Caracas, Venezuela – If Venezuela thinks that President-elect Donald Trump will soften its stance on U.S.-Venezuela relations, it is likely wrong.
It’s unclear how Trump’s candidacy will impact relations between Washington and Caracas, but he’s already promised a “tough hand” against Nicolas Maduro’s socialist regime.
"Venezuelans are good people, but they have been horribly damaged by the socialists in Venezuela and the next president of the United States must show solidarity with all the oppressed people in the hemisphere [Latin America],” Trump said at a campaign rally at Miami’s Bayfront Park.
Some fear the interaction between two belligerent temperaments such as Maduro and Trump's will leave Venezuela at the gates of an even deeper financial crisis, with oil at the center of the equation.
But others hope that Trump’s tough stance will force Venezuela to finally hand over power to the opposition.
Venezuela's Maduro meets with Pope Francis as Vatican agrees to mediate political standoff
Almost half of Venezuelans would leave the country if they could, poll finds
In Venezuela, pets are going hungry amid crippling economic crisis
Venezuela detains Miami Herald reporter, other journalists ahead of major protest
Large anti-Maduro protests fill the streets in Venezuela
Venezuela rocked once again by widespread anti-government protests
'Caracas Takeover': Venezuelans flood streets demanding president's recall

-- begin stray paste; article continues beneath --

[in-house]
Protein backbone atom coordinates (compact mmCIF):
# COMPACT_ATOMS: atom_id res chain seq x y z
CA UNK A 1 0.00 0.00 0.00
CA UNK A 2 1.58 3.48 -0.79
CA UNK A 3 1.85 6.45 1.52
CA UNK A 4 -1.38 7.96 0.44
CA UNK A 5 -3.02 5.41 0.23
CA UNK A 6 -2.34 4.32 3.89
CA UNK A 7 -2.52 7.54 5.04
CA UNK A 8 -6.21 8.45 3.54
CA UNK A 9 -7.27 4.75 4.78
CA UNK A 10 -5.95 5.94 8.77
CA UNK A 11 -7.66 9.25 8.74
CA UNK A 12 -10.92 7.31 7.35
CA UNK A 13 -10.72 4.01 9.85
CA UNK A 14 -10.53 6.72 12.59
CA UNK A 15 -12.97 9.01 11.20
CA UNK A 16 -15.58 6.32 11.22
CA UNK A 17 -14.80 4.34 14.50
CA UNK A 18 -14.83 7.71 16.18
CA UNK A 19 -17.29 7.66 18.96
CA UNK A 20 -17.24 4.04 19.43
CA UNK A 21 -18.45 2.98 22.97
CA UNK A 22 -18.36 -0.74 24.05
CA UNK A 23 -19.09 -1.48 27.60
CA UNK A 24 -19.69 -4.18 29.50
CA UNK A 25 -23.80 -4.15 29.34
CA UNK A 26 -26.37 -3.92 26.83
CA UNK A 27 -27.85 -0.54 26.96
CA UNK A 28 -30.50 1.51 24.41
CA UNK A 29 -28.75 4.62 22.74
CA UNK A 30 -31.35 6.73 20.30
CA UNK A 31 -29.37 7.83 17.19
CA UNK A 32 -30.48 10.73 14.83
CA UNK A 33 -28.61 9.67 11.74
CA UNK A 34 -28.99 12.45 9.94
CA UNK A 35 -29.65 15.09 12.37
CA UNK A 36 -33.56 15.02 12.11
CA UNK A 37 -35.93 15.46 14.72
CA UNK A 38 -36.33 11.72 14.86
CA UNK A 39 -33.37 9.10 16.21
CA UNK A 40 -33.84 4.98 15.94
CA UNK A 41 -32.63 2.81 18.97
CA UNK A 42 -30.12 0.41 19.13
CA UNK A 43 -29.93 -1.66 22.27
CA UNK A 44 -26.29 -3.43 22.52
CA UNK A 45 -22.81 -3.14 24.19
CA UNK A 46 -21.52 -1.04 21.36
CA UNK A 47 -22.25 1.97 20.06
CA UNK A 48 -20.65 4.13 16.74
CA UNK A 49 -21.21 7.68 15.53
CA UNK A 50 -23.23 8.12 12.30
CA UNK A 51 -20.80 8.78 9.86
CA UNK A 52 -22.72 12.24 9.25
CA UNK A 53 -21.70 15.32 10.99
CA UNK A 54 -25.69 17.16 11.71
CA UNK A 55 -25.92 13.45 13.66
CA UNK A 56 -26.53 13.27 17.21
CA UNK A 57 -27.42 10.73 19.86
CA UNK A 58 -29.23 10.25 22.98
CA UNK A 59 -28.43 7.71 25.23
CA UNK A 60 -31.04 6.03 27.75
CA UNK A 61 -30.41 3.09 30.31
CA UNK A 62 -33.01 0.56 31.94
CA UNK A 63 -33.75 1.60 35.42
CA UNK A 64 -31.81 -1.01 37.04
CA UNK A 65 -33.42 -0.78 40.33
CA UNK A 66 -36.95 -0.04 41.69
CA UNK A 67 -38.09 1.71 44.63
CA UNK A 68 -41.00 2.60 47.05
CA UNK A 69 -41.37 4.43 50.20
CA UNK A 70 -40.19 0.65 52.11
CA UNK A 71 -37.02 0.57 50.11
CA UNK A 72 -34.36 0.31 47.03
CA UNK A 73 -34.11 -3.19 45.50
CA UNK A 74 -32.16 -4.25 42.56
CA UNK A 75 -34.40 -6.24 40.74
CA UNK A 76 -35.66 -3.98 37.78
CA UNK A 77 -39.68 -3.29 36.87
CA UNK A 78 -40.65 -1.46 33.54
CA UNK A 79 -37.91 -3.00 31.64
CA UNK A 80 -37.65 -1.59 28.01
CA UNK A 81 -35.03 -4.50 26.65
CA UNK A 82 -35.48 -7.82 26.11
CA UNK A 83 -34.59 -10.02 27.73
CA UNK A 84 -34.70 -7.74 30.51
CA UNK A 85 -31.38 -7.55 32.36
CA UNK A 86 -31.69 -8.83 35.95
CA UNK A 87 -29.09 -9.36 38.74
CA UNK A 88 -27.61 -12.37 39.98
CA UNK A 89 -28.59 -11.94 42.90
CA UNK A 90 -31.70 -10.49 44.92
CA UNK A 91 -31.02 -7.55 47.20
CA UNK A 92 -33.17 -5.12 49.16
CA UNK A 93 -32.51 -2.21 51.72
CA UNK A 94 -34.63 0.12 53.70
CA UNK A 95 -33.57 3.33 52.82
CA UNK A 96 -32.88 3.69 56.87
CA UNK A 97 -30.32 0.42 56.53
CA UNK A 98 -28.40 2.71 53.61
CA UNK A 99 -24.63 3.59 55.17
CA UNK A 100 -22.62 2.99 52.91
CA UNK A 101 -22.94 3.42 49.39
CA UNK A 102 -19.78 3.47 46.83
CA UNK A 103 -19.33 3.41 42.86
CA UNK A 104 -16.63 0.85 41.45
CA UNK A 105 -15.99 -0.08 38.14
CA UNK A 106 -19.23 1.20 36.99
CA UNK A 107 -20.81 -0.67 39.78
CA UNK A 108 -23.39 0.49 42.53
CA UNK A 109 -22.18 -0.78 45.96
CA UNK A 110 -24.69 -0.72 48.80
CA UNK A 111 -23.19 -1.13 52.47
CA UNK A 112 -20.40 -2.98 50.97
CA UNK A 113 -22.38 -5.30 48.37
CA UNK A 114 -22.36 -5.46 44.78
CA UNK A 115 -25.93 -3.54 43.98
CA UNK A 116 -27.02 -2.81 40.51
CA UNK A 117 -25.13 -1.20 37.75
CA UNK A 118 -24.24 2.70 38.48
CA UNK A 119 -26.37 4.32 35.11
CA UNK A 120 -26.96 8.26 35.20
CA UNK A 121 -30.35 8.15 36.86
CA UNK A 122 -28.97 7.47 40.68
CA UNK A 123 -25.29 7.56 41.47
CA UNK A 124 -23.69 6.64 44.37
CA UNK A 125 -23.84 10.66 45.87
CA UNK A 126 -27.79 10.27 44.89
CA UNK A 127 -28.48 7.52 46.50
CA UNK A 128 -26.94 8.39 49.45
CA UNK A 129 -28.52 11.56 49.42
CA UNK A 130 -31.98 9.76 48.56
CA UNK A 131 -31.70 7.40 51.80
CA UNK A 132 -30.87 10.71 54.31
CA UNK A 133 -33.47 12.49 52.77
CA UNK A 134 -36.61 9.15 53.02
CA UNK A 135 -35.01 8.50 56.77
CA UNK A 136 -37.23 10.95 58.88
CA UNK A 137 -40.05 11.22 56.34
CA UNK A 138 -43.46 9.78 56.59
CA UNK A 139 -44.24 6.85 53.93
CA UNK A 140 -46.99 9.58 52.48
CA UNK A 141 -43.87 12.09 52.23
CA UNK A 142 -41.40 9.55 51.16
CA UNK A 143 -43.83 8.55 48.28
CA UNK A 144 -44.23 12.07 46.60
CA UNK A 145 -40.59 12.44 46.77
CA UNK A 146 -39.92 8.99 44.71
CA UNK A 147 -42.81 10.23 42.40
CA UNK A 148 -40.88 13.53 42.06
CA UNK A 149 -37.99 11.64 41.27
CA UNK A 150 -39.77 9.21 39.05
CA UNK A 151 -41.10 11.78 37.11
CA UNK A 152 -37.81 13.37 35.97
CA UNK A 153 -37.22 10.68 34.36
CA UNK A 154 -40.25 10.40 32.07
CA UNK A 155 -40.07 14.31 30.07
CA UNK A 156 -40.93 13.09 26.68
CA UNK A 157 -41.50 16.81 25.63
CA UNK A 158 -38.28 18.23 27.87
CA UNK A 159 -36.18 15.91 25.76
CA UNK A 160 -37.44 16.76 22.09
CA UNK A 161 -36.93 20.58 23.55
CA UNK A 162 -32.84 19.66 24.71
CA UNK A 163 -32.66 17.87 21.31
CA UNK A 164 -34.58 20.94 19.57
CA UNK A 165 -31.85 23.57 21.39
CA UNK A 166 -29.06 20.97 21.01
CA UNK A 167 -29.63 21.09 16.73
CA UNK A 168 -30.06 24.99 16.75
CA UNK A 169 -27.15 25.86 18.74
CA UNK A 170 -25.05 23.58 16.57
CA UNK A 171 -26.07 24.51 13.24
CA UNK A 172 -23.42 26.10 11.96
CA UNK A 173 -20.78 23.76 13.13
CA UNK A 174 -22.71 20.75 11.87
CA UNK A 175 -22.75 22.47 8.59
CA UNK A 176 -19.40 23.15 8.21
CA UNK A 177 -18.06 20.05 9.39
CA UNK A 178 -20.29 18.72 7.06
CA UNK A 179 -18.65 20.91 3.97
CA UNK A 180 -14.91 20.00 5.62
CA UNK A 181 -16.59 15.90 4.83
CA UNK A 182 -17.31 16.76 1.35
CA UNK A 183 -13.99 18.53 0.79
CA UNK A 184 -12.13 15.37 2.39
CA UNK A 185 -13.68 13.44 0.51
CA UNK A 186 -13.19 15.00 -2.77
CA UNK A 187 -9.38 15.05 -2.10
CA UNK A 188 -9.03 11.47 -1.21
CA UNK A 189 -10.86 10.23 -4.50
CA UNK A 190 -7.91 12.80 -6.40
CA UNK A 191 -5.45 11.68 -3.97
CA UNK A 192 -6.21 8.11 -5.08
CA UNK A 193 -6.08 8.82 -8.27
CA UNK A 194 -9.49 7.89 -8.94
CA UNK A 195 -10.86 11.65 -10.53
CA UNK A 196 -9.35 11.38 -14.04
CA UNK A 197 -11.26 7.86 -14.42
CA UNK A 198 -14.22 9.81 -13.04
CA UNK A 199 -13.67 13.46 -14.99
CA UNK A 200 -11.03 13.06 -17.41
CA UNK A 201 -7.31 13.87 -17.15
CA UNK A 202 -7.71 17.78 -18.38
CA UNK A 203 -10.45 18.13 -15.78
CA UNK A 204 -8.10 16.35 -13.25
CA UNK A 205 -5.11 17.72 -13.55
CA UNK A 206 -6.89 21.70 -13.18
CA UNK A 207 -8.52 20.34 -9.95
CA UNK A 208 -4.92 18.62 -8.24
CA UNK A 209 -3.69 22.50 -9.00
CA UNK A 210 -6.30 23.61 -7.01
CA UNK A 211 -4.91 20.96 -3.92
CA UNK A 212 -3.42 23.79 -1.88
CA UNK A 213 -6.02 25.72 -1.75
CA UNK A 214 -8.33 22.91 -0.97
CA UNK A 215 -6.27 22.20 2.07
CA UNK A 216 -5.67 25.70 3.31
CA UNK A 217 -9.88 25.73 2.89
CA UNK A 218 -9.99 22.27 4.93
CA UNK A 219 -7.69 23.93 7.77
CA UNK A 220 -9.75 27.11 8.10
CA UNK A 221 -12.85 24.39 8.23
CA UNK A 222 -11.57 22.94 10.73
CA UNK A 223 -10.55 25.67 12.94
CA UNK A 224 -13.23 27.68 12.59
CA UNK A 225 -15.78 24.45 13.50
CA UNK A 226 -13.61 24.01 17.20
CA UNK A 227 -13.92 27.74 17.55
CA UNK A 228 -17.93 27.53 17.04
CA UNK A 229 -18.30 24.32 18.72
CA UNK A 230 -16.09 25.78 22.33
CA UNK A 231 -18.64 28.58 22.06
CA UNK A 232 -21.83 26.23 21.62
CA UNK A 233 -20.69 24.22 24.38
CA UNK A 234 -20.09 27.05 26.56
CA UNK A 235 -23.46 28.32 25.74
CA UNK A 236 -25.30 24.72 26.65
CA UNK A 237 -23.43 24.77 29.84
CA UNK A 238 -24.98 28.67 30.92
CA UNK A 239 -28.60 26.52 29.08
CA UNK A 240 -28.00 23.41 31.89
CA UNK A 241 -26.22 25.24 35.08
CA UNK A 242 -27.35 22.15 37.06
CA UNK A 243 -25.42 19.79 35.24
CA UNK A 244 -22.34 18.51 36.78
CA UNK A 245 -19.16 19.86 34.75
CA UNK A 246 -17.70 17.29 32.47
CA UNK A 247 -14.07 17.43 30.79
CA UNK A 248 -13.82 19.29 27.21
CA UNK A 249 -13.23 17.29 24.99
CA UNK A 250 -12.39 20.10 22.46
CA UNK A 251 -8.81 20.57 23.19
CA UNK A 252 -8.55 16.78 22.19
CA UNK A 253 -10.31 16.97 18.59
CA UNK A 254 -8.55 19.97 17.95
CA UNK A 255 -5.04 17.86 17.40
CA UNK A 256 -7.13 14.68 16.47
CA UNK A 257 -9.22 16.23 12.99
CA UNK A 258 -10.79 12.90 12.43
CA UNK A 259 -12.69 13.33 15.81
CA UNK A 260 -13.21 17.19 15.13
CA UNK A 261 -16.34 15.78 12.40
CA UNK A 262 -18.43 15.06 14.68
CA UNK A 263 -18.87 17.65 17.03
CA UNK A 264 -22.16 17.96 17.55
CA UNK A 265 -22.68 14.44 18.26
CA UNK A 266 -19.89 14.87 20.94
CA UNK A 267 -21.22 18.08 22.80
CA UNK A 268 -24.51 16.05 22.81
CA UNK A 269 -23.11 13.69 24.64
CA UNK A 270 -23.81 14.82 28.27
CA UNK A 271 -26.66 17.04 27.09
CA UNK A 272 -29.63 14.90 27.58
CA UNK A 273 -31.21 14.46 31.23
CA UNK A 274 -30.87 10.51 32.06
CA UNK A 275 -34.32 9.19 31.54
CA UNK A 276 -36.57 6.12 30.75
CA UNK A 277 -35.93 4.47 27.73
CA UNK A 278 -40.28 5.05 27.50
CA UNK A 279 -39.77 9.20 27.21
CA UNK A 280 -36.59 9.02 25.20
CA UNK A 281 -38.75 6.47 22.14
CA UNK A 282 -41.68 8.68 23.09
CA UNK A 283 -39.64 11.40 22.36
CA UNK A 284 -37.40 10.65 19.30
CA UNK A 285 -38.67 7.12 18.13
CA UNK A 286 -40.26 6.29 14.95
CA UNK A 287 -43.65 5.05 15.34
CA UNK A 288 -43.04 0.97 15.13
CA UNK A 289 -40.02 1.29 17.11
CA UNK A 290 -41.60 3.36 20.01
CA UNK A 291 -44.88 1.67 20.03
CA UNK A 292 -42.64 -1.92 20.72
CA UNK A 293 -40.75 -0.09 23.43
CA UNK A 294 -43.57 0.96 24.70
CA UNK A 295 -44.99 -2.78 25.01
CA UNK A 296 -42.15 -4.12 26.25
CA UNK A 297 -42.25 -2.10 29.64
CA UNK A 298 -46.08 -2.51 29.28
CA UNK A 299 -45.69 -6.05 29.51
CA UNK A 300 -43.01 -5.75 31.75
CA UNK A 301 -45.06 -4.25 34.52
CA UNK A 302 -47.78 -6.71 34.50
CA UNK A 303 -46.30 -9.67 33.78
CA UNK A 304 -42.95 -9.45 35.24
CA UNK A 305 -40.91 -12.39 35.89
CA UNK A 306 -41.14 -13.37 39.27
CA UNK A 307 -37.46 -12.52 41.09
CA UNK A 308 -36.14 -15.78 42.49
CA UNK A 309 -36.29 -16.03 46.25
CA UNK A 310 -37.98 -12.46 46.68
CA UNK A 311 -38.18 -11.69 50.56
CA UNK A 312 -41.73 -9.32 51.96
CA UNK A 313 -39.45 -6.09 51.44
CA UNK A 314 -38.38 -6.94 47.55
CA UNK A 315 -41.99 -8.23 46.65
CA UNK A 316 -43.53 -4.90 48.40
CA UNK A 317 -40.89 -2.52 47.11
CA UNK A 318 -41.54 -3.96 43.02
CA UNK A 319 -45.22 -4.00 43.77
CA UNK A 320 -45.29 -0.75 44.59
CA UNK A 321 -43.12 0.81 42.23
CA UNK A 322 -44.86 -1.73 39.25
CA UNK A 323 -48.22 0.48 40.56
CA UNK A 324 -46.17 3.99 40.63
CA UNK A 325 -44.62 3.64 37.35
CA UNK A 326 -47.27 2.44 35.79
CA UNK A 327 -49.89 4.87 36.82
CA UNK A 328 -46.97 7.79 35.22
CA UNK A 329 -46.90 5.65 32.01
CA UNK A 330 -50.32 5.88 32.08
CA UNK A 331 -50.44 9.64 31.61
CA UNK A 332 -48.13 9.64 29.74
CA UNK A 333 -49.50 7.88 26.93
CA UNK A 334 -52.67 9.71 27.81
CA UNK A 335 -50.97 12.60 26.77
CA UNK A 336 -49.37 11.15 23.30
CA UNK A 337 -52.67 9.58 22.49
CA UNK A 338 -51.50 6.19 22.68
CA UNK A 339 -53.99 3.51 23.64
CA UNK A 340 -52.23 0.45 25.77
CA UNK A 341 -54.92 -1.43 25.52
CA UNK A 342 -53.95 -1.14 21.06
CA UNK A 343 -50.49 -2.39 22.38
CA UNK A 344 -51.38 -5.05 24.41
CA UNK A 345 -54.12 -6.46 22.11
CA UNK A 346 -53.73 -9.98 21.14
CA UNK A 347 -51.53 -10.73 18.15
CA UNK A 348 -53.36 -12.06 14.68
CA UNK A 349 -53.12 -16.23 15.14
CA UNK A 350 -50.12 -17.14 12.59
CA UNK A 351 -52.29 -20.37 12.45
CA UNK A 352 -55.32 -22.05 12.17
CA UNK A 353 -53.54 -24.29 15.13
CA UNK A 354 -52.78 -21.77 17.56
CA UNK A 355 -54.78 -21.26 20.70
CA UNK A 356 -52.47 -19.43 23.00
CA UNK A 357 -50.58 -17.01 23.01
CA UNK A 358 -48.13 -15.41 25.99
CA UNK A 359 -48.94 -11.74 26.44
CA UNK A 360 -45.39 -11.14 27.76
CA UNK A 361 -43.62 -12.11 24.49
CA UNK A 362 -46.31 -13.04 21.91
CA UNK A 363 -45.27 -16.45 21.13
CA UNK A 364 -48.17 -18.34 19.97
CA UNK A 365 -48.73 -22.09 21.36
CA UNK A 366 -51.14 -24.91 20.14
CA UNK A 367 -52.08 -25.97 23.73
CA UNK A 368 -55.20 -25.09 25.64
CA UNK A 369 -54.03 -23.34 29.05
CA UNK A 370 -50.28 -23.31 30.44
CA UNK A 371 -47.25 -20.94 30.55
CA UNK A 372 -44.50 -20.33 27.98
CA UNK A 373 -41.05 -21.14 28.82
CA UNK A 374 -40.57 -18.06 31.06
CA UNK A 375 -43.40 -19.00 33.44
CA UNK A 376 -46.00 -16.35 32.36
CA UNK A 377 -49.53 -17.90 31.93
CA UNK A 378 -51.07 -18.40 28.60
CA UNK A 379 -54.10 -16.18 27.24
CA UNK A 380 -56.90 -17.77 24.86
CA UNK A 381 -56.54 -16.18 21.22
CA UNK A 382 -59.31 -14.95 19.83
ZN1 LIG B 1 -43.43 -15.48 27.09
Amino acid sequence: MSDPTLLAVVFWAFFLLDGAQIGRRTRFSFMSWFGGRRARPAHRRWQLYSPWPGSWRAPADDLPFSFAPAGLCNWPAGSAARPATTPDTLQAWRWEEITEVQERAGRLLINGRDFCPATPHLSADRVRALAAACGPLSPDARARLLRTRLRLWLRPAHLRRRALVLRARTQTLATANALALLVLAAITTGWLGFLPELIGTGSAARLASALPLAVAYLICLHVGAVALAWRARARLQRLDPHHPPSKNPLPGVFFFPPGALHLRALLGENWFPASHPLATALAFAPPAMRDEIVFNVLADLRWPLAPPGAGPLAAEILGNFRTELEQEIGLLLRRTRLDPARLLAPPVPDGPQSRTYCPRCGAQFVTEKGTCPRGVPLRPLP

Venezuela's luxury resort island devastated by economic crisis
“We are expectant,” said Congressman Ángel Medina, who sides with the opposition.
Venezuelans are also wondering what Trump will do in regard to President Obama’s actions toward a normalization of the relationship with Cuba.
"Perhaps he will put an end to this sort of political and economic opening with Cuba, [which] may also impact the relationship with Venezuela by re-including Cuba as an ideological enemy,” said Gustavo Salcedo, a political analyst who specializes in relations between the U.S. and Latin America.
“Maybe Venezuela is included in the bag of enemies that ought to be financially sanctioned."
Obama had a rocky relationship with the regime – though in recent months seemed to be trying to smooth relations.
While no official statement or comment has been issued, members of the ruling party have been particularly vocal about President Obama’s executive order from March of 2015 in which the U.S. describes the situation in Venezuela as an “extraordinary threat” to the country’s security.
Chavistas and political analysts alike say the government will be watching closely to what President Trump does with the order, which also pinpoints seven high-ranking officials for human rights violations — among them, the directors of the National Police and of the top intelligence agency known as Sebin.
"If President Donald Trump continues to follow Obama's policy, relations will be at a very low level, as they have been ever since the executive order [was signed], said Roy Daza, a member of the United Socialist Party of Venezuela's PSUV International Committee.
“We are interested in equal relations with the United States,” he added.
But diplomatic relations between the two countries have not been the best since President George W. Bush time, when President Hugo Chavez was still alive. Ambassadors were pulled from both countries more than five years ago.
“If Trump the candidate is Trump the president, this would strengthen the polarized narrative — the narrative of ‘empire against Latin America.’ And that narrative could be adopted not only by Venezuela but also its allies,” Congressman Medina said.
María Emilia Jorge M. is a freelancer journalist living in Caracas, Venezuela.